ACTION ALERT: Call Governor Cuomo TODAY to sign the Mental Health and Substance Use Disorder Parity Report Act (A. 3594-C) into Law!

Call Governor Cuomo TODAY and urge the Governor to sign the Mental Health and Substance Use Disorder Parity Report Act (A. 3594-C) into Law!

As Governor Declares October Mental Health and Addiction Parity Month in NYS, NASW-NYS Members Urged to Contact Governor to Advocate for Enactment of MH/SUD Parity Report Act (A.3694-C). 

Governor Andrew M. Cuomo has proclaimed October as Mental Health and Addiction Parity Month in New York and officially announced the launch of the new behavioral health ombudsman program, known as the Community Health Access to Addiction and Mental Healthcare Project (CHAMP). While NASW-NYS applauds the Governor’s latest efforts, there is one more piece to make the parity pie complete: reporting from insurance companies to ensure compliance.

As such, NASW-NYS is urging to members to take time to call Governor Cuomo TODAY to urge him to sign A.3694-C into law. The bill (Mental Health and Substance Use Disorder Parity Report Act), which passed both the Senate and Assembly nearly unanimously, would require insurers, health plans, and behavioral health benefit managers to submit certain key data for the purpose of allowing the Department of Financial Services to evaluate compliance with the parity laws and issue an annual parity report. The American Psychiatric Association has written in support of the New York legislation, characterizing it as “among the strongest parity compliance reporting measures in the nation.”

Call Governor Cuomo TODAY (518-474-8390) to urge him to sign the Mental Health and Substance Use Disorder Parity Report Act (A.3694-C) into law!

 

Your support can have a huge impact. Please take the five minutes to call today.

 

The Script – Call the Governor at (518-474-8390)

 


Hi, my name is _______________. I am a practicing social worker in New York State. In honor of Mental Health and Addiction Parity Month in New York State, I urge Governor Cuomo to sign A.3694-C into law, which would be among the strongest parity compliance reporting measures in the nation. New York needs compliance with these laws to sustain and enhance care for with those with MH/SUD.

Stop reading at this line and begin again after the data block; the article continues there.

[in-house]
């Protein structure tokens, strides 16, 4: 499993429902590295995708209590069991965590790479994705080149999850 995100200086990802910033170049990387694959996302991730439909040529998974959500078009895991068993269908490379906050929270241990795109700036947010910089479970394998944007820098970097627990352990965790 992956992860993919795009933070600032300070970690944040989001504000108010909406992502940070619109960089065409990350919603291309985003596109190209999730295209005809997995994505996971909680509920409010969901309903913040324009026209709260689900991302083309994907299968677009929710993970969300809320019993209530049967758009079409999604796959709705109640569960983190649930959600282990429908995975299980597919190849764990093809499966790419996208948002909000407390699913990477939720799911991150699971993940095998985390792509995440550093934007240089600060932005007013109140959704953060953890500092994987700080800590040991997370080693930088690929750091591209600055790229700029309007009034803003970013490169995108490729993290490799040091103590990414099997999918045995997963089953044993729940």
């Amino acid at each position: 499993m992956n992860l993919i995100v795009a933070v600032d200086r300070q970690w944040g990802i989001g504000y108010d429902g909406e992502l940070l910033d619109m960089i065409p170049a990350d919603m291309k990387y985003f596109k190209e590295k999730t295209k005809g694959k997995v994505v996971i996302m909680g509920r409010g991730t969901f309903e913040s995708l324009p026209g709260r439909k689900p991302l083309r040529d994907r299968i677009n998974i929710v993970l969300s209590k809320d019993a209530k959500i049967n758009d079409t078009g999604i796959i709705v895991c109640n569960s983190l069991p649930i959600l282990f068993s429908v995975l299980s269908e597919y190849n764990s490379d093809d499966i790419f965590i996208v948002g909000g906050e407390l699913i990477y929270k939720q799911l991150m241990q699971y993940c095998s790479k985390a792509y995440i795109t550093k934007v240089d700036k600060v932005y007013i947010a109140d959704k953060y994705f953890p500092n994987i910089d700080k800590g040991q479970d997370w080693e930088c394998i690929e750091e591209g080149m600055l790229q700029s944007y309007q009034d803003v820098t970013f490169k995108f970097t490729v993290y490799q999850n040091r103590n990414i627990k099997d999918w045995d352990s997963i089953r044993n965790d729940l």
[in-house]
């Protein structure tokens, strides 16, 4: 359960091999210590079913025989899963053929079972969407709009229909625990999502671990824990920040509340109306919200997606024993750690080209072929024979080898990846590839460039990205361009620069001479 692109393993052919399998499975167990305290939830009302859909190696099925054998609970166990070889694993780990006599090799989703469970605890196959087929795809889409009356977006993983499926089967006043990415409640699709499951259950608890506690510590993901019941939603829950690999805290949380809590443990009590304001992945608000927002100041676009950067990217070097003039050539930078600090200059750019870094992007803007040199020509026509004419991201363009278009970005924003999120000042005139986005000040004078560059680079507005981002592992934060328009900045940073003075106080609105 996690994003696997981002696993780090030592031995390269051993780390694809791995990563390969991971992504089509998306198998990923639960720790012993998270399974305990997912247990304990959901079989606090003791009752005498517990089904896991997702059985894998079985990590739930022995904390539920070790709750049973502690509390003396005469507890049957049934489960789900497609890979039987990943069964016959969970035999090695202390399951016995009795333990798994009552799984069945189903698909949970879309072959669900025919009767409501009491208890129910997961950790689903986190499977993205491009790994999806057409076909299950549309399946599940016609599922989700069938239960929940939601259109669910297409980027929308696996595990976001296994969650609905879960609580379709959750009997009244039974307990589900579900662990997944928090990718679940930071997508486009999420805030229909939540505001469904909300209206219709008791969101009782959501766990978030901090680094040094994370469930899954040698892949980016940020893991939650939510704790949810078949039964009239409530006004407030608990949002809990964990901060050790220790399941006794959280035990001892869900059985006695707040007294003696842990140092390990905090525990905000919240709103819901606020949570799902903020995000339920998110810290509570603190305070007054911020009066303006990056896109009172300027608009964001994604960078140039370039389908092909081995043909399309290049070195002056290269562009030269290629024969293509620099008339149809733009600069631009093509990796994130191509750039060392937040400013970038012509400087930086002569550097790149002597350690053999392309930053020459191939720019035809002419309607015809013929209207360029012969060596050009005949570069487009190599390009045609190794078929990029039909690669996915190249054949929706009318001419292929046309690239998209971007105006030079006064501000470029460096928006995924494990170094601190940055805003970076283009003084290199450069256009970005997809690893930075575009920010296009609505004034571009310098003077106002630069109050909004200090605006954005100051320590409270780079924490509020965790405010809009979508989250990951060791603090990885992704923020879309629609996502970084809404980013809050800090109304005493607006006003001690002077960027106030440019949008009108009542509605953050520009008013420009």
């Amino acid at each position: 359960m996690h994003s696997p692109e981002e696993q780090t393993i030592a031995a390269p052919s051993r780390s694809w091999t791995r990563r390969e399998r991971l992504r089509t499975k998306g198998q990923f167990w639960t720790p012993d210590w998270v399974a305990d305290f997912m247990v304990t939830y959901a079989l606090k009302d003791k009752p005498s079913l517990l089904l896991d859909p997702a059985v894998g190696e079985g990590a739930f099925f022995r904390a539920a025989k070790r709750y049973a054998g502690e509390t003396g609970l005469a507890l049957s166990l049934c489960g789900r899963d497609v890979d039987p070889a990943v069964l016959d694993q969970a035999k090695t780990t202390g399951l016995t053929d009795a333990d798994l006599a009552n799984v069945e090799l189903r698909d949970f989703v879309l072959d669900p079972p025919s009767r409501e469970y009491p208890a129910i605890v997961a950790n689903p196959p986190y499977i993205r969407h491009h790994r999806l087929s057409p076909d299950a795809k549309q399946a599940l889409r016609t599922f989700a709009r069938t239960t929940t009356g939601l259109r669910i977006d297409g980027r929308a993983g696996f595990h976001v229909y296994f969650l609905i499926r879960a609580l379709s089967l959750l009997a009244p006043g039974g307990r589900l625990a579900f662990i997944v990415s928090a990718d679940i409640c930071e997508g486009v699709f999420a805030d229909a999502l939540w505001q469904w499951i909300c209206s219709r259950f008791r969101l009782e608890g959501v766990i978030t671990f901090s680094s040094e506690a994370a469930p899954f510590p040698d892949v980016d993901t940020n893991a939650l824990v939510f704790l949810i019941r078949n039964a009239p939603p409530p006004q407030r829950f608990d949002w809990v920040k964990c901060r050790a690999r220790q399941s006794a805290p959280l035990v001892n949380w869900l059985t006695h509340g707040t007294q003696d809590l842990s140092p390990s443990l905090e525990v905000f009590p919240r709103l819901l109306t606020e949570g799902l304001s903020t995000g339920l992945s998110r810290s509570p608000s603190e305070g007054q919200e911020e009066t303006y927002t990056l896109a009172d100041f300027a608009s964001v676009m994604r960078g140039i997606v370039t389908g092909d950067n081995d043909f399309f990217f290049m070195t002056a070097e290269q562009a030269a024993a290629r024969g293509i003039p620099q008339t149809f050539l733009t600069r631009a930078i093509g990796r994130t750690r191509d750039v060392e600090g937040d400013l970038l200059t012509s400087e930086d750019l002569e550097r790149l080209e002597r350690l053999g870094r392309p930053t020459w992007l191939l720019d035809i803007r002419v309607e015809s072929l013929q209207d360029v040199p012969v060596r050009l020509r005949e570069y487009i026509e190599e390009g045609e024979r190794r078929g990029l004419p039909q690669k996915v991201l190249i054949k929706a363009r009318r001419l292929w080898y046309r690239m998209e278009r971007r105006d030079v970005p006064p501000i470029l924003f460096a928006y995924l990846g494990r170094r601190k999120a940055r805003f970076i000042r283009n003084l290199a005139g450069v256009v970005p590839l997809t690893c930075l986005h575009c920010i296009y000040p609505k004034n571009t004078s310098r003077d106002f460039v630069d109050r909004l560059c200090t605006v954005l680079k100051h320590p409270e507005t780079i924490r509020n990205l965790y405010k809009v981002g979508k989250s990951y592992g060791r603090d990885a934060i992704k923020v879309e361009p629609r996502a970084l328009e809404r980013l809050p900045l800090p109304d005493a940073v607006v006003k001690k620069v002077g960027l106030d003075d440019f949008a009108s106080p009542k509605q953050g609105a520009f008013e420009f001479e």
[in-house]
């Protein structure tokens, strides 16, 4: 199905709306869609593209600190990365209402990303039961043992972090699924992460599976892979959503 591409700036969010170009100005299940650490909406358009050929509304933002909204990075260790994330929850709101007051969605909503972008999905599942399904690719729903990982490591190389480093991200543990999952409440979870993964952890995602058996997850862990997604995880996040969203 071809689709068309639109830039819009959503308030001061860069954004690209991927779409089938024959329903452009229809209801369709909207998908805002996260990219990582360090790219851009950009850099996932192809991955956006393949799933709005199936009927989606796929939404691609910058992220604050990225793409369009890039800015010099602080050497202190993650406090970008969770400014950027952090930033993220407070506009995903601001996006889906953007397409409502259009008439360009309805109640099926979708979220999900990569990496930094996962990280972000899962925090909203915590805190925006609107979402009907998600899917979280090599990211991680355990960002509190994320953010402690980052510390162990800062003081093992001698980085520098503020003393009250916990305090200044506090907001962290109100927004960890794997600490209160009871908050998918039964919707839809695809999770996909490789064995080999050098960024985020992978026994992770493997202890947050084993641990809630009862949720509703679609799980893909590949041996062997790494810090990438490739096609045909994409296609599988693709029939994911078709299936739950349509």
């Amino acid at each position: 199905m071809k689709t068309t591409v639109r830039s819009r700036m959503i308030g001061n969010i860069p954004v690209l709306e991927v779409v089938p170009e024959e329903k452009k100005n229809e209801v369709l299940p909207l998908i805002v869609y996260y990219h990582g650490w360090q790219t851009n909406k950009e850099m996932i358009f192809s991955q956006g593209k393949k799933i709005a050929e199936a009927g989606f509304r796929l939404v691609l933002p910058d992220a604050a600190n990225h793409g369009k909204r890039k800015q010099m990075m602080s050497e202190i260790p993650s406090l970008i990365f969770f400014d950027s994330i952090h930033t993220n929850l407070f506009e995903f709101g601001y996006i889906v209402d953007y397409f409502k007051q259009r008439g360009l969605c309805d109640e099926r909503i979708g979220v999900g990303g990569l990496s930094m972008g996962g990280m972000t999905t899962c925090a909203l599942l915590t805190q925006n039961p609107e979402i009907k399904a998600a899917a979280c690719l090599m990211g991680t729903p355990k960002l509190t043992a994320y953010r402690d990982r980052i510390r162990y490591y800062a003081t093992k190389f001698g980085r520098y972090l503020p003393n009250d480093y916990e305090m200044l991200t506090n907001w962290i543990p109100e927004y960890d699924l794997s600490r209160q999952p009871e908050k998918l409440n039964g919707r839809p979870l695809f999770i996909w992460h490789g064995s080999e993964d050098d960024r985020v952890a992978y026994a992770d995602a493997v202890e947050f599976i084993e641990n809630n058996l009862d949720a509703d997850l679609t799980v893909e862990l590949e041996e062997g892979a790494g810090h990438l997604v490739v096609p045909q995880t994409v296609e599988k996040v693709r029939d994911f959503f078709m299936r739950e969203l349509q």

Why is this legislation so important and needed?

 

This legislation is important because



  • The current enforcement & compliance system is complaint driven — putting the onus on consumers!

  • This legislation is extremely important as we know non-compliance persists, which unnecessarily delays and/or denies access to care for MH/SUD.

  • The eight settlements/agreements the New York Attorney General reached with several major insurers, health plans, and managers of behavioral health benefits found significant acts of non-compliance, including:

    • applying more stringent and frequent utilization review for MH/SUD as compared to medical/surgical benefits;

    • denying care and treatment for mental health and substance use disorders at higher rates;

    • imposing a higher/specialist copayment rate for outpatient mental health and substance use disorder care than for outpatient/medical surgical care; and

    • using criteria and models inconsistent with the laws and regulations of the State.



  • Now more than ever, this legislation is needed as New York faces an increasing number of suicides and opioids deaths.

    • Recent CDC data shows a 28.8% increase in suicide in New York State between 1999 to 2016. Suicide is now the 10th leading cause of death with the number of suicide (nationally) surpassing the number of deaths by automobile accidents, homicides, and breast cancer. According to a recent OMH report and plan on suicide prevention, “1,700 New Yorkers died by suicide in 2014. Only four states in the country had a higher number.”

    • Nearly 3,600 opioid deaths occurred in 2016 (a 135% increase between 2013-2016).



  • Compliance with the parity laws is critical to assuring access to care and treatment.

  • Under this legislation, insurers and health plans would have to submit data on: network adequacy; rates of utilization review; rates of adverse determinations; percentage of claims paid for in-network and out-of-network MH/SUD care and treatment; percentage of providers who remained in network; network adequacy; and any other data or metric the Superintendent deems necessary to evaluate compliance with the MH/SUD parity laws.